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How To Trick-Or-Treat (As An Adult)

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Trick-or-treating as an adult can mean anything from visiting friends’ houses dressed as Darth Vader to wandering around your neighborhood in a Hazmat suit and carrying a loud radiation detector…a full week before Halloween. But to do it right you should pay special attention to the following advice…


Go with Your Kids


Even though Halloween has increasingly become a time for adults to dress up as Hooker Nurses, Hooker Pirates, Hooker Na’vi or multitasking Hooker Pimps, it’s still first and foremost a children’s holiday. So when you go trick-or-treating, make sure to do it while chaperoning your kids. (You can even dress your kids in shirts two sizes too big and have them go door-to-door requesting food staples.) Otherwise, if you go alone you’re a full-grown person wearing a mask and knocking on people’s doors at night, demanding to be fed, making threats, and reminding everyone of the scene in “Unbreakable” when the stranger comes to the family’s front door and says “Nice house. Think I’ll take it.”




When taking your kids door-to-door for trick-or-treating, make sure to ask the parent at each house if their company is hiring, if they could put a good word in for you or if you could simply enter their home and give a 15-minute PowerPoint presentation on why their business can’t go another fiscal quarter without your expertise, all the while as your kids wander aimlessly into the dark, foreboding woods unchaperoned. And when kids come asking for candy at your house, make sure to give them a copy of your resume and ask when’s a good time to call them to follow up on any possible job leads.


Don’t Settle Old Scores


Yes, part of the phrase “Trick-or-Treat” does indeed focus on possible mischief-making. But doesn’t mean you can use the holiday as an excuse to right perceived wrongs or get revenge on your neighbors through eggs, toilet paper or a beer keg you clearly have no intention of getting your deposit back on because you just hurled it through the bay window of that jack*** across the street. Also, don’t make any passive-aggressive attempts at getting even by putting fake tombstones on your front lawn featuring the names of people you don’t like or telling neighbors’ kids scary stories in which their parents are either the serial killer or the victim of a brutal supernatural demise courtesy of a character who shares your very name.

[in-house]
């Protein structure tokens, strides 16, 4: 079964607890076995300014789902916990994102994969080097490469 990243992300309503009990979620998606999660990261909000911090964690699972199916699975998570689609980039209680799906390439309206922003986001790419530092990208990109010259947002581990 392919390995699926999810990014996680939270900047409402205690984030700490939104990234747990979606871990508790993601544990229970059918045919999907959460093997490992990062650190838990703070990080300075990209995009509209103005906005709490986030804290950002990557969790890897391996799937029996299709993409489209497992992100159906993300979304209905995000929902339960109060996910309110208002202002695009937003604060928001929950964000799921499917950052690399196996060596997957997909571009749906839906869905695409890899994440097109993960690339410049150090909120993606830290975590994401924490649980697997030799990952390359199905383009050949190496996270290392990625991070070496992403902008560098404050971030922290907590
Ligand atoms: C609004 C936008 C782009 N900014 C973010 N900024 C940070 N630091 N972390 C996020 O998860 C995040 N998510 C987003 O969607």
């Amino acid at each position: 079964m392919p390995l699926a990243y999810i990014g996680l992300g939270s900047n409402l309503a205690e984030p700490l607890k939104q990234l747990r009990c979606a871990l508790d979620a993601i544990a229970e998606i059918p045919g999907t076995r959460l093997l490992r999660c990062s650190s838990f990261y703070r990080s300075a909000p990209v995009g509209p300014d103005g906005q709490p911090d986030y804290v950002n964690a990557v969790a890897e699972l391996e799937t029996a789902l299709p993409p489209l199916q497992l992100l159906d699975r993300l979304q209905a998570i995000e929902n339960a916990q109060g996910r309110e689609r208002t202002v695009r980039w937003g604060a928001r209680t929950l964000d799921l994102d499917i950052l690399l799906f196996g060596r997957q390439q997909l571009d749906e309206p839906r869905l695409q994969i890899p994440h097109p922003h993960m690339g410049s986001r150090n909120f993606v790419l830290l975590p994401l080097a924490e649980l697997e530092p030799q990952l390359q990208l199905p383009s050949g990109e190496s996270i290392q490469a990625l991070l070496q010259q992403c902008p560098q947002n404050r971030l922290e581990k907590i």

Don’t Use Your Costume to Make a Political Statement


Halloween is a time for adults to use their costume as a chance to be aggressively sexy, express their undying love for a beloved movie character or show just what a 45-year-old man’s obsession with “My Little Pony: Friendship Is Magic” looks like when brought out in the cold light of day. It’s NOT a time to use fabric, masks and makeup to display your disagreement with current or potential federal policies, get in heated exchanges with neighbors in an outfit you’ve dubbed “Mad Hatter Tea Party Candidate” or scream “HULK SMASH!” whenever the candygiver politely disagrees with your take on health reform.


Remember the Fine Line between “Scary” and “Potential Incarceration”


While it’s true the world needs another triangle-eyed jack o’ lantern like it needs another smallpox epidemic, there is something to be said for traditional Halloween “scares” such as dressing up as some unbelievably terrifying horror movie character like Freddy or Jason or Bella. However, remember how far you can take such scares. Screaming “BOO!” while jumping out from behind a tree Halloween night and waving a fake axe is fun. Screaming “BOO!” while jumping out bloody and naked from someone’s shower a good three weeks later and waving the cut brake cable to the car that person’s spouse just drove off in, though, may not be greeted with laughs.


Go Sober


Though more and more adults party on Halloween (including bobbing for apples in vodka), try to keep your drinking to a minimum. After all, no one wants to be remembered for the costume “Bombed A**hole Who Made Out with Our Mailbox and Then Peed on Our Roses.” Plus, drunkenly shouting “BRING IT ON!” whenever kids say “Trick or treat!” at your door will only result in a visit from your local police and if you get into a bar fight while dressed as “Flower” from “Bambi” we all die a little inside.


What are some other tips for trick-or-treating as an adult? Let us know in the comments!


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